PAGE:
Kentucky, other Red states dominate top 10 with highest debt burdens

LEXINGTON, Ky. (WTVQ) – Kentucky has the 14th highest credit card debt burden in the United States, according to a report that compares credit card debts and household incomes among all 50 states and Washington, D.C.

An average Kentucky household has the 7th lowest average credit card debt — $7,154 — but the 7th lowest median annual household income — $52,295. Setting aside the recommended 15% of earnings to pay off debt, it would take 13 months to pay off the balance and would cost $796 in interest.

For context, it would take the median American household earning $65,712 a little under a year — 11 months — to pay down the average credit card balance of $7,941.

Overall, many states which voted for President Trump in the 2020 presidential election happen to be the ones with the highest credit card debt burdens, according to the report.

In fact, the only blue states in the top 10 are New Mexico, which fell from the top spot last year to number six, and Georgia at #10. And New Mexico is the only state in the top 10 which is not in the South.

The states with the highest credit card debt burdens relative to income are:

2020 Rank State Total Credit Card Balance Median Annual Household Income Months to Pay Off Total Interest Paid
1 Louisiana (R) $7,940 $51,073 15 $1,013
2 Mississippi (R) $7,367 $45,792 15 $977
3 Oklahoma (R) $8,094 $54,449 14 $984
4 Alabama (R) $7,803 $51,734 14 $964
5 Arkansas (R) $7,571 $48,952 14 $960

(R) denotes Republican state in 2020 presidential election, (D) Democratic state.

The average Louisiana household carries $7,940 in credit card debt (18th highest) and earns a median income of $51,073 (4th lowest). By following the recommended strategy of setting aside 15% of gross earnings to pay off debt ($638), it would take a Louisiana credit cardholder 15 months to absolve their debt, while paying $1,013 in interest along the way.

The larger the disparity between income and credit card debt, the less time it will take to pay off the borrowed amount.

For example, Alaska has the highest credit card debt ($9,858), however, with a sizable median income ($75,463, 13th highest), it’ll take the typical Alaska credit cardholder one year to pay off their balance with $1,046 paid in interest.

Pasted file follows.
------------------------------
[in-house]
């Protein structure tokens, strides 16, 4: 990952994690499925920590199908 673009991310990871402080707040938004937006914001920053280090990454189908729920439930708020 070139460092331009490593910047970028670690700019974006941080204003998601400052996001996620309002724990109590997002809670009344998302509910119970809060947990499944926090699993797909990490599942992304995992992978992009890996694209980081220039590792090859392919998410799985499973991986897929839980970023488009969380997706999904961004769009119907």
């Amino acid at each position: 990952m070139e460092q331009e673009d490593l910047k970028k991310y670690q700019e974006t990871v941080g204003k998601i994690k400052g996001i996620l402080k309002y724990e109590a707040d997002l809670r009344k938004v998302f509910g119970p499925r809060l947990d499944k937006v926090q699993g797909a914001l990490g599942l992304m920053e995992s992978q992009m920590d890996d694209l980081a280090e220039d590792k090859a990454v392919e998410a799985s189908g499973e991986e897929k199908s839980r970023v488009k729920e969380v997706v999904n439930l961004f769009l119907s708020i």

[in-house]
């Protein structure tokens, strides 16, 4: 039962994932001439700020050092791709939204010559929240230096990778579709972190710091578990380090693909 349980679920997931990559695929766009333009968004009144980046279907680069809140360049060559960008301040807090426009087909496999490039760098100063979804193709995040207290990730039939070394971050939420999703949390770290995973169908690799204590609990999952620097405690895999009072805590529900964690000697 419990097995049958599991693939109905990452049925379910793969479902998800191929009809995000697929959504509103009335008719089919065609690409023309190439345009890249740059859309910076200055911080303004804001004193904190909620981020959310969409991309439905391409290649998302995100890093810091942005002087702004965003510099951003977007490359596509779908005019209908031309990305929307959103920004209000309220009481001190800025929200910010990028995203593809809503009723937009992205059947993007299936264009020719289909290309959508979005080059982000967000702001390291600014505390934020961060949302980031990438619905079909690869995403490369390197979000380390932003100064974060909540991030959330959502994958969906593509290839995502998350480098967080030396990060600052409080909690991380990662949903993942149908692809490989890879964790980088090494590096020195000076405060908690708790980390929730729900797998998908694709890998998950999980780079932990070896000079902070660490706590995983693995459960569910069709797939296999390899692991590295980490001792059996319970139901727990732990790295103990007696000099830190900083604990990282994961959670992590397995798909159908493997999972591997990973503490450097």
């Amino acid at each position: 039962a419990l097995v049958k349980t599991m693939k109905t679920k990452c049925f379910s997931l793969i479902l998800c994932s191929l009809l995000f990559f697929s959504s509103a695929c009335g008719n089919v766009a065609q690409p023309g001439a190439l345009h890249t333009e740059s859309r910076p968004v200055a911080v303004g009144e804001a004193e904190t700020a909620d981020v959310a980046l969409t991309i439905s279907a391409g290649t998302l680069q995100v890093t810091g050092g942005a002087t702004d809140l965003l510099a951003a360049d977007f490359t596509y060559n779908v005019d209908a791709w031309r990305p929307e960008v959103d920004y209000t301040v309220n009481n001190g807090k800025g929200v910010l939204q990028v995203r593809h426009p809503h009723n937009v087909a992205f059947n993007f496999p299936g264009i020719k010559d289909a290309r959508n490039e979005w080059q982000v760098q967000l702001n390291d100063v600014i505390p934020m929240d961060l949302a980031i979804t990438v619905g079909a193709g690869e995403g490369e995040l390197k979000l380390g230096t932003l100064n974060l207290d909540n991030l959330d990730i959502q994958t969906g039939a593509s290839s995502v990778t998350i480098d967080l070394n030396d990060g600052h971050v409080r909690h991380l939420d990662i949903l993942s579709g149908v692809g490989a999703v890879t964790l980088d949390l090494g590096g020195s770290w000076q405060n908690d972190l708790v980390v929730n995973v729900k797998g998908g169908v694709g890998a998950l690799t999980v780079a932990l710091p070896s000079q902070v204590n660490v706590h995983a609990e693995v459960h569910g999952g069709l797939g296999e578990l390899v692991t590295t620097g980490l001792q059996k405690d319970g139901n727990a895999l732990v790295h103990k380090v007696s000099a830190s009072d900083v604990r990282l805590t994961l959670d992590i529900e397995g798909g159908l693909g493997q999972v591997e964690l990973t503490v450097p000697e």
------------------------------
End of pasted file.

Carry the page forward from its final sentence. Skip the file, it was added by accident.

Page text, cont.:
Similarly, credit cardholders in MD, NJ, HI and DC carry high debt balances (all within the top 10 highest credit card balances), but due to high household incomes, their dollars stretch further.

And, when looking at the map from a political lens, 19 of the 25 highest debt burdens are in states that voted for Trump in 2020, including 8 of the top 10. Similarly, 19 of the 25 states with the lowest debt burdens (plus D.C.) voted for Biden, including 9 of the bottom 10.

A median Massachusetts household – the state with the lowest debt burden – earns $85,843 per year (3rd highest) and holds an average credit card balance of $7,506 (20th highest). With an expert-recommended payment strategy that sets aside 15% of gross income, cardholders there can get rid of their debt in eight months and pay just $534 in interest.

This does not, however, consider Massachusetts’ 9.6% unemployment rate (7th highest), which could prohibit some residents from eliminating their credit card debt in that timeframe.

The five states with the lowest credit card debt burdens (relative to income) are:

2020 Rank State Total Credit Card Balance Median Annual Household Income Months to Pay Off Total Interest Paid
47 Utah (R) $7,482 $75,780 9 $599
48 Minnesota (D) $7,114 $74,593 9 $550
49 Wisconsin (D) $6,504 $64,168 9 $534
50 Washington D.C. (D) $8,227 $92,266 8 $596
51 Massachusetts (D) $7,506 $85,843 8 $534

(R) denotes Republican state in 2020 presidential election, (D) Democratic state.

“Two of the most popular debt payoff strategies – balance transfers and personal loans – have become much harder to obtain over the past year,” explains industry analyst Ted Rossman. “Right now, getting out of credit card debt is mostly on you. It’s so important to pay a lot more the minimum if possible. If you make your state’s median household income and can buckle down and put 15% of your income towards your credit card debt, your debt will be completely gone within 8-15 months. That’s powerful motivation. Other strategies can include asking your card issuers for lower interest rates and seeking nonprofit credit counseling.”

The national average credit card debt fell six percent and the median household income rose six percent over the past year, meaning it would take the median American household (earning $65,712) a little under a year (11 months) to pay down the average credit card balance of $7,941.

They would pay $778 in interest. This, however, does not consider the rise in the national unemployment rate from 3.5% to 7.9%, which could make it even more difficult for millions to tackle their credit card debt burdens. calculated these payoff times and interest charges using the average credit card debt per bank and retail cardholder, according to Experian, and the median household income, courtesy of the U.S. Census, in each state. assumed that 15% of gross monthly income would go towards credit card debt. For the average credit card interest rate, used 19.67%, the average midpoint of the APR ranges the site measured on 100 popular cards in mid-October.

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